Law School Case Brief
Joseph Burstyn v. Wilson - 343 U.S. 495, 72 S. Ct. 777 (1952)
Expression by means of motion pictures is included within the free speech and free press guaranty of the First and Fourteenth Amendments.
Joseph Burstyn, Inc. was a corporation engaged in the business of distributing motion pictures. It owned the exclusive rights to distribute throughout the United States a film produced in Italy entitled "The Miracle." On November 30, 1950, after having examined the picture, the motion picture division of the New York education department issued to Joseph Burstyn, Inc. a license authorizing exhibition of "The Miracle," with English subtitles, as one part of a trilogy called "Ways of Love.” During the weeks the film was shown, the New York State Board of Regents, which by statute was made the head of the education department, received several complaints alleging that the film was sacrilegious. The Regents, after viewing "The Miracle," determined that it was "sacrilegious" and acting upon a New York statute, which permitted the banning of motion picture films on the ground that they were “sacrilegious,” ordered the Commissioner of Education to rescind appellant's license to exhibit the motion picture. Thereafter, Joseph Burstyn, Inc. instituted a case to question the validity of the New York Statute. According to Joseph Burstyn, Inc., the statute violated the Fourteenth Amendment as a prior restraint upon freedom of speech, and of the press of the guaranty of separate church and state and as a prohibition of the free exercise of religion. Joseph Burstyn, Inc. also contended that the term "sacrilegious" was vague and indefinite as to offend due process. The Appellate Division rejected all of it’s contentions and upheld the Regents' determination. On appeal, the New York Court of Appeals affirmed the order of the Appellate Division. The petitioner raised the issue to the Supreme Court.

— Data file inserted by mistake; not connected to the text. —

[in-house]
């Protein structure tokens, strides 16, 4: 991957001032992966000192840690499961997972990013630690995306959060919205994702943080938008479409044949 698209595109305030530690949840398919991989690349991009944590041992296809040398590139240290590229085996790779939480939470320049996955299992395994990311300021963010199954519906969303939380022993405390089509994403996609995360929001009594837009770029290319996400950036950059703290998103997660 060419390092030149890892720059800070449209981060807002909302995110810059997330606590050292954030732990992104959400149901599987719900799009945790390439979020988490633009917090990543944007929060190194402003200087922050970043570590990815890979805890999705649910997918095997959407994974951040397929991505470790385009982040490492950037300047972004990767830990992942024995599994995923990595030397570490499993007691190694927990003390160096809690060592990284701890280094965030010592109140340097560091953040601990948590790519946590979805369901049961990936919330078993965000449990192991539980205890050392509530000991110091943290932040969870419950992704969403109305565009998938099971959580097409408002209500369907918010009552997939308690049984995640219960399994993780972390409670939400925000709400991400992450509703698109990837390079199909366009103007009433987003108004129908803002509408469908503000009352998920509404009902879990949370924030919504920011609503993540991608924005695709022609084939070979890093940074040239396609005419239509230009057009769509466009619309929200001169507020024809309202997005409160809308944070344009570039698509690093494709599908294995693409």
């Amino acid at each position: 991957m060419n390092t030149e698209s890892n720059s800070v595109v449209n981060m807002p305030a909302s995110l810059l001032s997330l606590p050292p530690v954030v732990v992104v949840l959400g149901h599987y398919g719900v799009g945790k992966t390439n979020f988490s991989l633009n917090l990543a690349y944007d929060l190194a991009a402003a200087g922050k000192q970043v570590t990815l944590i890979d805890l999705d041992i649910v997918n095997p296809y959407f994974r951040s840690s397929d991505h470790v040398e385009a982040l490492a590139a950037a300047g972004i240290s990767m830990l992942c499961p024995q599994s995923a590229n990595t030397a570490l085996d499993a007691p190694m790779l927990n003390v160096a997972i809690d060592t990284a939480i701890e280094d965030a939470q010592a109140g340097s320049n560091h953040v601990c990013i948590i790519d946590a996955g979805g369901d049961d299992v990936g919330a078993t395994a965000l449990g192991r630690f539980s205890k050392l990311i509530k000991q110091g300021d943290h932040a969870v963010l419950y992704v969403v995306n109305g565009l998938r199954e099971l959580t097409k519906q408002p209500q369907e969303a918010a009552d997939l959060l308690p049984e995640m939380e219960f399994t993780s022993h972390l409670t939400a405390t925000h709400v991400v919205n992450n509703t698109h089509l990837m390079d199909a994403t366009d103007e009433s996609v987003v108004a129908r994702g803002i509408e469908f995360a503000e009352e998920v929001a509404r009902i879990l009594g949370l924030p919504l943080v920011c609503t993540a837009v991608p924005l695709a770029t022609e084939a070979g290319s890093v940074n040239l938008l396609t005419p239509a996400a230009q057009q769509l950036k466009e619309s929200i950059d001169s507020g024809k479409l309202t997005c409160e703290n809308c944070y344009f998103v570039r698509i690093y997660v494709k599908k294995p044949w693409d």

Was the New York Statute an unconstitutional abridgment of free speech and a free press?
The Court concluded that expression by means of motion pictures was included within the free speech and free press guaranty of the First and Fourteenth Amendments. The Court found that from the standpoint of freedom of speech and the press, the state had no legitimate interest in protecting any or all religions from views distasteful to them that was sufficient to justify prior restraints upon the expression of those views. The Court held that under the First andFourteenth Amendments, a state may not ban a film on the basis of a censor's conclusion that it was "sacrilegious."
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